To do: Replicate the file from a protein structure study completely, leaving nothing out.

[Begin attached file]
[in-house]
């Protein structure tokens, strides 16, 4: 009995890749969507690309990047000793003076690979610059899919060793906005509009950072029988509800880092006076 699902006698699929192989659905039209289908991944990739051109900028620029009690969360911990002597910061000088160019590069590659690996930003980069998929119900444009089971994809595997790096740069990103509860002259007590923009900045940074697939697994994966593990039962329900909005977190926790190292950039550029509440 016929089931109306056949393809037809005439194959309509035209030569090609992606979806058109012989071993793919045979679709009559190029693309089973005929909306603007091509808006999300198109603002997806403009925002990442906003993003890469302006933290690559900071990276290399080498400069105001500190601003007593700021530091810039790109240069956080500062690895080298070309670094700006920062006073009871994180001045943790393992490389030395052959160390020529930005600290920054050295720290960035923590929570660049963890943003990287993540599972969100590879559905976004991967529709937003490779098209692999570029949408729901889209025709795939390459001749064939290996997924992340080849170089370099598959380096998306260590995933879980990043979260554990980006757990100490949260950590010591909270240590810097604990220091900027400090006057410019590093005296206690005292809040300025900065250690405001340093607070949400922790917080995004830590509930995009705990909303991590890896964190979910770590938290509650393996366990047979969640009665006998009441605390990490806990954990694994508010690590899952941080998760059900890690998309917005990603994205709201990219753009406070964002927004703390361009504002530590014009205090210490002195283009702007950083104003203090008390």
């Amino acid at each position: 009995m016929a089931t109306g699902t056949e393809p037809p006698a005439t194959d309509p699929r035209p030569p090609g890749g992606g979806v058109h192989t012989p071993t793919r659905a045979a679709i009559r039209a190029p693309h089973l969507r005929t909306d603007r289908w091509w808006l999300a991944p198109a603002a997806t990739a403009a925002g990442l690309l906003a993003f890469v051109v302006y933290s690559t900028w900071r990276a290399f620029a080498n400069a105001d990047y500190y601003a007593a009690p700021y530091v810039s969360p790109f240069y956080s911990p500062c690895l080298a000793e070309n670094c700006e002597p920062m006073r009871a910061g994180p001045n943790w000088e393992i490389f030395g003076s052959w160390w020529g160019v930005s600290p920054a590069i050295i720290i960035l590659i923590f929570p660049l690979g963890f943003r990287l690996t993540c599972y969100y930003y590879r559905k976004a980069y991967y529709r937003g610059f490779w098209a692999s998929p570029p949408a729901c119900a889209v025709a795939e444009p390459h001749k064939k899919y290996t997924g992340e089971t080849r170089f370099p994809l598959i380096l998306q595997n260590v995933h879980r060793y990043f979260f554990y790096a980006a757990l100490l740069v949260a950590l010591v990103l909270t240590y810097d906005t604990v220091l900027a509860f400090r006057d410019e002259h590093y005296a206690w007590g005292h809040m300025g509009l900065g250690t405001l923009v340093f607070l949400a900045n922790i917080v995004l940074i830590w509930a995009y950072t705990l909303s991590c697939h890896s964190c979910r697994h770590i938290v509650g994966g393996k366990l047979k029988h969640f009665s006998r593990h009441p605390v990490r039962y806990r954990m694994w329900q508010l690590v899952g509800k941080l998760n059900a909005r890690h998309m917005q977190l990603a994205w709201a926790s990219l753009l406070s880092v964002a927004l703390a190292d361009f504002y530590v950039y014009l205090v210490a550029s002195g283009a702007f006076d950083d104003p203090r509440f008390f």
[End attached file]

[in-house]
């Protein structure tokens, strides 16, 4: 009995890749969507690309990047000793003076690979610059899919060793906005509009950072029988509800880092006076 699902006698699929192989659905039209289908991944990739051109900028620029009690969360911990002597910061000088160019590069590659690996930003980069998929119900444009089971994809595997790096740069990103509860002259007590923009900045940074697939697994994966593990039962329900909005977190926790190292950039550029509440 016929089931109306056949393809037809005439194959309509035209030569090609992606979806058109012989071993793919045979679709009559190029693309089973005929909306603007091509808006999300198109603002997806403009925002990442906003993003890469302006933290690559900071990276290399080498400069105001500190601003007593700021530091810039790109240069956080500062690895080298070309670094700006920062006073009871994180001045943790393992490389030395052959160390020529930005600290920054050295720290960035923590929570660049963890943003990287993540599972969100590879559905976004991967529709937003490779098209692999570029949408729901889209025709795939390459001749064939290996997924992340080849170089370099598959380096998306260590995933879980990043979260554990980006757990100490949260950590010591909270240590810097604990220091900027400090006057410019590093005296206690005292809040300025900065250690405001340093607070949400922790917080995004830590509930995009705990909303991590890896964190979910770590938290509650393996366990047979969640009665006998009441605390990490806990954990694994508010690590899952941080998760059900890690998309917005990603994205709201990219753009406070964002927004703390361009504002530590014009205090210490002195283009702007950083104003203090008390």
């Amino acid at each position: 009995m016929a089931t109306g699902t056949e393809p037809p006698a005439t194959d309509p699929r035209p030569p090609g890749g992606g979806v058109h192989t012989p071993t793919r659905a045979a679709i009559r039209a190029p693309h089973l969507r005929t909306d603007r289908w091509w808006l999300a991944p198109a603002a997806t990739a403009a925002g990442l690309l906003a993003f890469v051109v302006y933290s690559t900028w900071r990276a290399f620029a080498n400069a105001d990047y500190y601003a007593a009690p700021y530091v810039s969360p790109f240069y956080s911990p500062c690895l080298a000793e070309n670094c700006e002597p920062m006073r009871a910061g994180p001045n943790w000088e393992i490389f030395g003076s052959w160390w020529g160019v930005s600290p920054a590069i050295i720290i960035l590659i923590f929570p660049l690979g963890f943003r990287l690996t993540c599972y969100y930003y590879r559905k976004a980069y991967y529709r937003g610059f490779w098209a692999s998929p570029p949408a729901c119900a889209v025709a795939e444009p390459h001749k064939k899919y290996t997924g992340e089971t080849r170089f370099p994809l598959i380096l998306q595997n260590v995933h879980r060793y990043f979260f554990y790096a980006a757990l100490l740069v949260a950590l010591v990103l909270t240590y810097d906005t604990v220091l900027a509860f400090r006057d410019e002259h590093y005296a206690w007590g005292h809040m300025g509009l900065g250690t405001l923009v340093f607070l949400a900045n922790i917080v995004l940074i830590w509930a995009y950072t705990l909303s991590c697939h890896s964190c979910r697994h770590i938290v509650g994966g393996k366990l047979k029988h969640f009665s006998r593990h009441p605390v990490r039962y806990r954990m694994w329900q508010l690590v899952g509800k941080l998760n059900a909005r890690h998309m917005q977190l990603a994205w709201a926790s990219l753009l406070s880092v964002a927004l703390a190292d361009f504002y530590v950039y014009l205090v210490a550029s002195g283009a702007f006076d950083d104003p203090r509440f008390f």